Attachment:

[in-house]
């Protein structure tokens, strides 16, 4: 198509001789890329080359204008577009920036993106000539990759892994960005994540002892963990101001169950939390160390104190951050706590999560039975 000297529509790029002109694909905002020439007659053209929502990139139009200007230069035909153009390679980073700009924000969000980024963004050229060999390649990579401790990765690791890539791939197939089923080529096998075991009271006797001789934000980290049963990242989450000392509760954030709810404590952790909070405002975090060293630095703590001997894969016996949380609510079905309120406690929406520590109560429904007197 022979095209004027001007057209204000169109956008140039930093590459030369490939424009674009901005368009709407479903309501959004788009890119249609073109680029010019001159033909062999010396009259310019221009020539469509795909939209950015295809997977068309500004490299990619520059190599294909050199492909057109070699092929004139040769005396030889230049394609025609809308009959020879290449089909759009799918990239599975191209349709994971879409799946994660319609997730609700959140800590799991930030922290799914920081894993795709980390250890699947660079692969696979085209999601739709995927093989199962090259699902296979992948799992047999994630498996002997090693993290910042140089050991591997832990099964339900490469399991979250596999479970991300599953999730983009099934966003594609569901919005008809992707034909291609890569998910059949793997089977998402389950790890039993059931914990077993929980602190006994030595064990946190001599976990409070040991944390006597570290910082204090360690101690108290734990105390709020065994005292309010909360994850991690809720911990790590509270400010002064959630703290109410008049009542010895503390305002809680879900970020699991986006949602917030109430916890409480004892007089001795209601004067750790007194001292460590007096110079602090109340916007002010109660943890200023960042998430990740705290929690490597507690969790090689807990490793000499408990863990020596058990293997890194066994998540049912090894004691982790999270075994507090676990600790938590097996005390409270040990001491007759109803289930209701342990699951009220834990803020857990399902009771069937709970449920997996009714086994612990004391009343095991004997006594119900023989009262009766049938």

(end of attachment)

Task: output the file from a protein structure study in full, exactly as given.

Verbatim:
[in-house]
């Protein structure tokens, strides 16, 4: 198509001789890329080359204008577009920036993106000539990759892994960005994540002892963990101001169950939390160390104190951050706590999560039975 000297529509790029002109694909905002020439007659053209929502990139139009200007230069035909153009390679980073700009924000969000980024963004050229060999390649990579401790990765690791890539791939197939089923080529096998075991009271006797001789934000980290049963990242989450000392509760954030709810404590952790909070405002975090060293630095703590001997894969016996949380609510079905309120406690929406520590109560429904007197 022979095209004027001007057209204000169109956008140039930093590459030369490939424009674009901005368009709407479903309501959004788009890119249609073109680029010019001159033909062999010396009259310019221009020539469509795909939209950015295809997977068309500004490299990619520059190599294909050199492909057109070699092929004139040769005396030889230049394609025609809308009959020879290449089909759009799918990239599975191209349709994971879409799946994660319609997730609700959140800590799991930030922290799914920081894993795709980390250890699947660079692969696979085209999601739709995927093989199962090259699902296979992948799992047999994630498996002997090693993290910042140089050991591997832990099964339900490469399991979250596999479970991300599953999730983009099934966003594609569901919005008809992707034909291609890569998910059949793997089977998402389950790890039993059931914990077993929980602190006994030595064990946190001599976990409070040991944390006597570290910082204090360690101690108290734990105390709020065994005292309010909360994850991690809720911990790590509270400010002064959630703290109410008049009542010895503390305002809680879900970020699991986006949602917030109430916890409480004892007089001795209601004067750790007194001292460590007096110079602090109340916007002010109660943890200023960042998430990740705290929690490597507690969790090689807990490793000499408990863990020596058990293997890194066994998540049912090894004691982790999270075994507090676990600790938590097996005390409270040990001491007759109803289930209701342990699951009220834990803020857990399902009771069937709970449920997996009714086994612990004391009343095991004997006594119900023989009262009766049938």